Member of Parliament and former ay boss Antti Rinne (sd) proposed a return to a comprehensive income policy solution in HS. The reactions of labor market bosses are mostly negative.
Antti Rinne (sd) has led several trade unions before his career as a politician. Kaisa [email protected] Today at 10:57
The proposal to restore a comprehensive income policy solution, i.e. a system similar to tupo, gets a warm welcome from trade unions on social media.
Vice Speaker of Parliament and former trade union leader Antti Rinne(sd) proposed on Saturday in Helsingin Sanomat that a joint framework agreement, which agrees on the development of wages, would be introduced to the labor market again. The agreement is reminiscent of the tupo, in which employers, wage earners and the state formed packages that, in addition to wage increases, included tax reductions, for example.
The employer organization Elinkeinoelämän keskusliitto (EK) gave up on central organization agreements in 2017.
In the interview, Rinne also criticizes the municipal sector agreement made in June, which was accepted by others except the unions representing the nurses, Tehy and Super.
Private sector wage negotiations are ahead in the fall.
– The solution in the municipal sector was unfortunate, but there is no going back to the old ways. The employers' export-led salary model, which has already been done three times, would secure competitiveness. I trust the unions that the effects of the bad solution in the municipal sector can be contained, EK's CEO Jiri Häkämies tweets.
On the other hand, the chairman of the Union of Central Employees STTK Antti Palola replies to Häkämähi that in recent years, EK has “in the face of crises been quite eager to make extensive solutions that have affected the competitiveness of companies”.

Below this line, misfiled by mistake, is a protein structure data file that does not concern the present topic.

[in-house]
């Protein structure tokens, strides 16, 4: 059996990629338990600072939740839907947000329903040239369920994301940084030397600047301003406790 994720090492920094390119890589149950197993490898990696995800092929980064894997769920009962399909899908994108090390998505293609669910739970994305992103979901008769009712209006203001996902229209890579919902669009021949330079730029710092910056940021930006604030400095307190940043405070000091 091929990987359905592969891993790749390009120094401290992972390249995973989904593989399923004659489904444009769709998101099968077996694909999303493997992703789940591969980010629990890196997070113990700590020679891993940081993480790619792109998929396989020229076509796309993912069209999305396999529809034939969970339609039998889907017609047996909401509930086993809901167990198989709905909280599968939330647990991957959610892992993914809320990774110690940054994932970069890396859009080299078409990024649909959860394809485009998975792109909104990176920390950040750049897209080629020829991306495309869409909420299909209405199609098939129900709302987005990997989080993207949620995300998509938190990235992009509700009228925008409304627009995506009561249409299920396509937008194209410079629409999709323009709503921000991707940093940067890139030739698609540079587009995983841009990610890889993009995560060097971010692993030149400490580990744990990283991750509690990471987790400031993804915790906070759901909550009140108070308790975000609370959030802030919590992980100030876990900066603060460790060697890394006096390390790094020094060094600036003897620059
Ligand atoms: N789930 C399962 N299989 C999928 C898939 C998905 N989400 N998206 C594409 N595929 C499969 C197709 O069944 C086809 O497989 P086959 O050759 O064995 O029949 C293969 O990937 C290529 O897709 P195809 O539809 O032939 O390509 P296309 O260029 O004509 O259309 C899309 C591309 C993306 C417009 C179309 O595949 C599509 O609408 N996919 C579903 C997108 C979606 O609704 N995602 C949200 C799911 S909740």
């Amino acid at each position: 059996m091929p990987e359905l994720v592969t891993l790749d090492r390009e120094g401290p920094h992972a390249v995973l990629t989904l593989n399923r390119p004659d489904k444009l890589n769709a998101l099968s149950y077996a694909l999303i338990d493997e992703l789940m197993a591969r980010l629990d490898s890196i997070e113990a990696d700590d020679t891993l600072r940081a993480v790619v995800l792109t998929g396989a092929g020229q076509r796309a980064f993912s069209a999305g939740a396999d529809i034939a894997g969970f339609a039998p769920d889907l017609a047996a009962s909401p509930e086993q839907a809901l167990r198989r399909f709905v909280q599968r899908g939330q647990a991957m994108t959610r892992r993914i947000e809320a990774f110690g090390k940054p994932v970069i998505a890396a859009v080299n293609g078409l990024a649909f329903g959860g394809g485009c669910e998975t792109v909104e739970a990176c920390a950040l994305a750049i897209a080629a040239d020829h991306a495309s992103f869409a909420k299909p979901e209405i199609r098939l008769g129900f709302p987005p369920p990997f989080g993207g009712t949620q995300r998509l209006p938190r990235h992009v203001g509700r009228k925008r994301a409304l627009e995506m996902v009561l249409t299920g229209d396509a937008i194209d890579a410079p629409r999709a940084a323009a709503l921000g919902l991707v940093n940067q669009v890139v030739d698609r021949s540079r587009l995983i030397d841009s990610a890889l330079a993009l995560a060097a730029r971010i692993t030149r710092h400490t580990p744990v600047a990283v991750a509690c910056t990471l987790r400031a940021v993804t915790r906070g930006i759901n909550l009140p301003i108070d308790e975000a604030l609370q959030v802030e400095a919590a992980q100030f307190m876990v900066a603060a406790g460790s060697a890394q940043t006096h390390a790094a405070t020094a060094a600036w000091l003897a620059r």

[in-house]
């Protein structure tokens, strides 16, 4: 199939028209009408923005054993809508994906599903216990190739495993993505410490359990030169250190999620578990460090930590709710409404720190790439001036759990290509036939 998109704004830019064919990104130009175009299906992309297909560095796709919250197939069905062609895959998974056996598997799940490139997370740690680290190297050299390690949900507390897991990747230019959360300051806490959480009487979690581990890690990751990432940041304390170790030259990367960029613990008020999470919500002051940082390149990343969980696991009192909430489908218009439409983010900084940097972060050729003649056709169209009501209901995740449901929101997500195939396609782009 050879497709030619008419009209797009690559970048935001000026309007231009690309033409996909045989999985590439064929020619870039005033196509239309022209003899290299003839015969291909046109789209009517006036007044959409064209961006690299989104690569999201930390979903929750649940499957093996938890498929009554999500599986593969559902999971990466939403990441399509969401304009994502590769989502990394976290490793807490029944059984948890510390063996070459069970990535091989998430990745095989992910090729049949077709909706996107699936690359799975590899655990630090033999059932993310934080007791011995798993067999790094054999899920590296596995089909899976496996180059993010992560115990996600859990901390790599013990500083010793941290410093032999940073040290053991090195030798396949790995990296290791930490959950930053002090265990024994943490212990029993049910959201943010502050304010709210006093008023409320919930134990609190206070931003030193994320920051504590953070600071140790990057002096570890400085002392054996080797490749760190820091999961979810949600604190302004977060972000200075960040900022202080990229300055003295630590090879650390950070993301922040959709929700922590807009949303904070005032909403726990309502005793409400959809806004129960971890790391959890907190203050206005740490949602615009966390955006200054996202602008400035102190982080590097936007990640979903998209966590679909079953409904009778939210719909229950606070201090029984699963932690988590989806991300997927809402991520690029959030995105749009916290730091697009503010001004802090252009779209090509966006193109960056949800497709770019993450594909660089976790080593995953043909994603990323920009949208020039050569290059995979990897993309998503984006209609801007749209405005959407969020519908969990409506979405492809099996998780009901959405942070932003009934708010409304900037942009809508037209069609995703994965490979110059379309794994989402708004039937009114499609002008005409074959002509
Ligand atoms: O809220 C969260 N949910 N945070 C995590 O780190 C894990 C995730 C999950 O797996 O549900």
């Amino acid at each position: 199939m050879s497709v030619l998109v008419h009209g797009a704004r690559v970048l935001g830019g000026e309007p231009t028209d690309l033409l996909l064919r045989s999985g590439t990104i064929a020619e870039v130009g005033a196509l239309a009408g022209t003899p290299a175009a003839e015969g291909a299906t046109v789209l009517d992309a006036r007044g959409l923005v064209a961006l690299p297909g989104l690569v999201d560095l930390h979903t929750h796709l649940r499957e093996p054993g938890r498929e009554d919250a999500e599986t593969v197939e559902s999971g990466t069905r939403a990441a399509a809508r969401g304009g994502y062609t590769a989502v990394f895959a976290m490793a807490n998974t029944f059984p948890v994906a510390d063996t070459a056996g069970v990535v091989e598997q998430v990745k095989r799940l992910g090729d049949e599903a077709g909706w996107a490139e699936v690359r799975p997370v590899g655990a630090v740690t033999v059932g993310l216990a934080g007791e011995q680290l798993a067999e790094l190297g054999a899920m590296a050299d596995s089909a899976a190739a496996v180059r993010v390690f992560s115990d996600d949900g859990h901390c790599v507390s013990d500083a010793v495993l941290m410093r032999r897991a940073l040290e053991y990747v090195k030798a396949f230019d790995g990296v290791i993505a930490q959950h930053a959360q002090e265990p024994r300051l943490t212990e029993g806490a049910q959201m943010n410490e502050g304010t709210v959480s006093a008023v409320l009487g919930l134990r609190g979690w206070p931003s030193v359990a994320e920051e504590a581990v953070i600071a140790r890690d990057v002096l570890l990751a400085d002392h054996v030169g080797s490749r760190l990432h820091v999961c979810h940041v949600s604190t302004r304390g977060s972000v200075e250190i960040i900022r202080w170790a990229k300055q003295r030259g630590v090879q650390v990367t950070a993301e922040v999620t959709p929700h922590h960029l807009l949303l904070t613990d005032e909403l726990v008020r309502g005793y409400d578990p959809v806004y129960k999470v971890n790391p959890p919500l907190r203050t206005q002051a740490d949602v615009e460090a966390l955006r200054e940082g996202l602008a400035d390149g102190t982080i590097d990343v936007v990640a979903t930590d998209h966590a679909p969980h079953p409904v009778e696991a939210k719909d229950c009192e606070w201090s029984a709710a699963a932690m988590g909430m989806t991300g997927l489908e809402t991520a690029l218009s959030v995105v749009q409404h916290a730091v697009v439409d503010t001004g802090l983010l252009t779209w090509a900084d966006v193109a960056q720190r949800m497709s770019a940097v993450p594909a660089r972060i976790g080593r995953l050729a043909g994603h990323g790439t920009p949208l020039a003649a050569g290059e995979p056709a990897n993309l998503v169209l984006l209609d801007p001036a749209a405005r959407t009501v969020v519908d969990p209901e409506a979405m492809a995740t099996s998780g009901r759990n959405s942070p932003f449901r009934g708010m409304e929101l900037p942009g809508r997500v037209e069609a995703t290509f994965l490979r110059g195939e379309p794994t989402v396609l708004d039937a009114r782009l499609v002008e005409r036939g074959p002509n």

– We at STTK, on the other hand we believe that EK broke a model that worked quite well for years. The unions are now negotiating by industry and that will hopefully lead to at least higher salary increases than this year's, Palola tweets.
EK's Jyri Häkämies rejects the return of the plug, but agrees with Rinne that the solution in the municipal sector was unfortunate. Karoliina Vuorenmäki
"Hasn't the time for closures already passed?
The reactions of labor market bosses call for a more functional system than the current one, but many see that closures are not the solution.
– Isn't the time for TUPOs already over? Responsibility, competitiveness and employment can be supported even in the federal round. Taxation of work should be lowered anyway, because it is too tight in Finland. The government would take less. We need R&D contributions, Akava's chairman Sture Fjäder tweets.
– Correct analysis of the municipal agreement, but the remedy is not centralized but decentralized agreement. Working conditions must be agreed upon in companies and not in union cabinets, as is the case in a market economy. This must be promoted, especially by employers, CEO of Suomen Yrittäjie Mikael Pentikäinen writes.
– It has not been possible to fix the backlog of wages in the municipal sector with money. Now it's a federal round and there is no common model. The state and direction of the labor market system will certainly need to be discussed later among the labor market organizations, the chairperson of the Teaching Association (OAJ) Katarina Murto tweets.
The business community has also commented on Rinne's proposal.
– Finland's labor market model is totally broken: in the sandbox of jealousy and extortion, nothing but a socialist-minded scumbag works anymore. This is what Antti Rinne, former chief negotiator of the ay movement and prime minister, says. This model needs to be dismantled quickly into atoms, for example the CEO of Lujabetoni Oy Mikko Isotalo tweets.
– Great longing for the old world. Of course, I agree that the unions no longer negotiate anything other than wages, and I think that's too much. Salary increases must be based on the skills of the individual, not on the power of the masses. The individual can be protected with the help of laws, entrepreneur and HS Vision columnist Elina Seppälä writes.
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